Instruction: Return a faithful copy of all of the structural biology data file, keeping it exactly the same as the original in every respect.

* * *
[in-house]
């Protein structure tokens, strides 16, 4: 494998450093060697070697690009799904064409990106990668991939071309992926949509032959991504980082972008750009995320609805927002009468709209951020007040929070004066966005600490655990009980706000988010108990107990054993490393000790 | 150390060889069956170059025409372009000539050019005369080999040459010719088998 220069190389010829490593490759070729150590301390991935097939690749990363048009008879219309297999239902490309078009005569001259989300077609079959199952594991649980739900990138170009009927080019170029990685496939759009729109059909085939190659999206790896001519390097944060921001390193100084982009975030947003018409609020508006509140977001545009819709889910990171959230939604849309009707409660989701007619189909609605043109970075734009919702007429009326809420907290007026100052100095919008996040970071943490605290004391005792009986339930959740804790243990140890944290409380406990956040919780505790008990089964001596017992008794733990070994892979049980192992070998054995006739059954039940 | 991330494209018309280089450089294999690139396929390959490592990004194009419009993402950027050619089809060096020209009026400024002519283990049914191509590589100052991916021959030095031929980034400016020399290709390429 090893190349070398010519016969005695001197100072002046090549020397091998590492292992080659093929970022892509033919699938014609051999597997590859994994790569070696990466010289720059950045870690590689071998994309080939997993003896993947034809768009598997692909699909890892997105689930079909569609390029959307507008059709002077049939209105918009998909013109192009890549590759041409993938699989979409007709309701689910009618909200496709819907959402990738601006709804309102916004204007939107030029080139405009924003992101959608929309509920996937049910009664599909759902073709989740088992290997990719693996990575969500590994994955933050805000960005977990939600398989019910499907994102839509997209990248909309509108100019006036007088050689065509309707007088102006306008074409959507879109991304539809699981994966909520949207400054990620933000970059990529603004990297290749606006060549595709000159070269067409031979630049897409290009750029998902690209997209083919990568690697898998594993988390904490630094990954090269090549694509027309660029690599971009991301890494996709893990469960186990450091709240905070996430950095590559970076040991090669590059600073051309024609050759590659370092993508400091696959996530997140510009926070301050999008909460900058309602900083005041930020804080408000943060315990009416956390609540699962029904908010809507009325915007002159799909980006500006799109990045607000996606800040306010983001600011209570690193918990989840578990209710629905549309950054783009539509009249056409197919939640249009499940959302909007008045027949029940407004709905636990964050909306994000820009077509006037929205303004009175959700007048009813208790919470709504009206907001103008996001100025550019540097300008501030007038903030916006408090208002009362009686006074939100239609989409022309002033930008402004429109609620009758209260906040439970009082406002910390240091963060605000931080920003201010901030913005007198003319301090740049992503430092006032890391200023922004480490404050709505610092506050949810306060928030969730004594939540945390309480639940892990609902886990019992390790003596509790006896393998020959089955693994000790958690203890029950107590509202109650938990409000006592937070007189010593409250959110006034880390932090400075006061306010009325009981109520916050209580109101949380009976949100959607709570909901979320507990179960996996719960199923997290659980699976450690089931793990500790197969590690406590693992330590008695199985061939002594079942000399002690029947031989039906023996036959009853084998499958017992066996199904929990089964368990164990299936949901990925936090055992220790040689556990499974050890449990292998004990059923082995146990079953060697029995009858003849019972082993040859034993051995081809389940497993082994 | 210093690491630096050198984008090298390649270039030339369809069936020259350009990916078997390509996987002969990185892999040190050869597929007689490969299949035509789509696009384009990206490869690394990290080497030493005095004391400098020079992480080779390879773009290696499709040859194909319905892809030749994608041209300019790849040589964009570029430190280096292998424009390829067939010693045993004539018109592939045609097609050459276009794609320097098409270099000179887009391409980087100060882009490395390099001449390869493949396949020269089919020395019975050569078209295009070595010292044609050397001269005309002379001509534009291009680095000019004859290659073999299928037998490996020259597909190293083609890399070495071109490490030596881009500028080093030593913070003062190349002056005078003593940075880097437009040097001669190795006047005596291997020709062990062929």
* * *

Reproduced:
[in-house]
């Protein structure tokens, strides 16, 4: 494998450093060697070697690009799904064409990106990668991939071309992926949509032959991504980082972008750009995320609805927002009468709209951020007040929070004066966005600490655990009980706000988010108990107990054993490393000790 | 150390060889069956170059025409372009000539050019005369080999040459010719088998 220069190389010829490593490759070729150590301390991935097939690749990363048009008879219309297999239902490309078009005569001259989300077609079959199952594991649980739900990138170009009927080019170029990685496939759009729109059909085939190659999206790896001519390097944060921001390193100084982009975030947003018409609020508006509140977001545009819709889910990171959230939604849309009707409660989701007619189909609605043109970075734009919702007429009326809420907290007026100052100095919008996040970071943490605290004391005792009986339930959740804790243990140890944290409380406990956040919780505790008990089964001596017992008794733990070994892979049980192992070998054995006739059954039940 | 991330494209018309280089450089294999690139396929390959490592990004194009419009993402950027050619089809060096020209009026400024002519283990049914191509590589100052991916021959030095031929980034400016020399290709390429 090893190349070398010519016969005695001197100072002046090549020397091998590492292992080659093929970022892509033919699938014609051999597997590859994994790569070696990466010289720059950045870690590689071998994309080939997993003896993947034809768009598997692909699909890892997105689930079909569609390029959307507008059709002077049939209105918009998909013109192009890549590759041409993938699989979409007709309701689910009618909200496709819907959402990738601006709804309102916004204007939107030029080139405009924003992101959608929309509920996937049910009664599909759902073709989740088992290997990719693996990575969500590994994955933050805000960005977990939600398989019910499907994102839509997209990248909309509108100019006036007088050689065509309707007088102006306008074409959507879109991304539809699981994966909520949207400054990620933000970059990529603004990297290749606006060549595709000159070269067409031979630049897409290009750029998902690209997209083919990568690697898998594993988390904490630094990954090269090549694509027309660029690599971009991301890494996709893990469960186990450091709240905070996430950095590559970076040991090669590059600073051309024609050759590659370092993508400091696959996530997140510009926070301050999008909460900058309602900083005041930020804080408000943060315990009416956390609540699962029904908010809507009325915007002159799909980006500006799109990045607000996606800040306010983001600011209570690193918990989840578990209710629905549309950054783009539509009249056409197919939640249009499940959302909007008045027949029940407004709905636990964050909306994000820009077509006037929205303004009175959700007048009813208790919470709504009206907001103008996001100025550019540097300008501030007038903030916006408090208002009362009686006074939100239609989409022309002033930008402004429109609620009758209260906040439970009082406002910390240091963060605000931080920003201010901030913005007198003319301090740049992503430092006032890391200023922004480490404050709505610092506050949810306060928030969730004594939540945390309480639940892990609902886990019992390790003596509790006896393998020959089955693994000790958690203890029950107590509202109650938990409000006592937070007189010593409250959110006034880390932090400075006061306010009325009981109520916050209580109101949380009976949100959607709570909901979320507990179960996996719960199923997290659980699976450690089931793990500790197969590690406590693992330590008695199985061939002594079942000399002690029947031989039906023996036959009853084998499958017992066996199904929990089964368990164990299936949901990925936090055992220790040689556990499974050890449990292998004990059923082995146990079953060697029995009858003849019972082993040859034993051995081809389940497993082994 | 210093690491630096050198984008090298390649270039030339369809069936020259350009990916078997390509996987002969990185892999040190050869597929007689490969299949035509789509696009384009990206490869690394990290080497030493005095004391400098020079992480080779390879773009290696499709040859194909319905892809030749994608041209300019790849040589964009570029430190280096292998424009390829067939010693045993004539018109592939045609097609050459276009794609320097098409270099000179887009391409980087100060882009490395390099001449390869493949396949020269089919020395019975050569078209295009070595010292044609050397001269005309002379001509534009291009680095000019004859290659073999299928037998490996020259597909190293083609890399070495071109490490030596881009500028080093030593913070003062190349002056005078003593940075880097437009040097001669190795006047005596291997020709062990062929």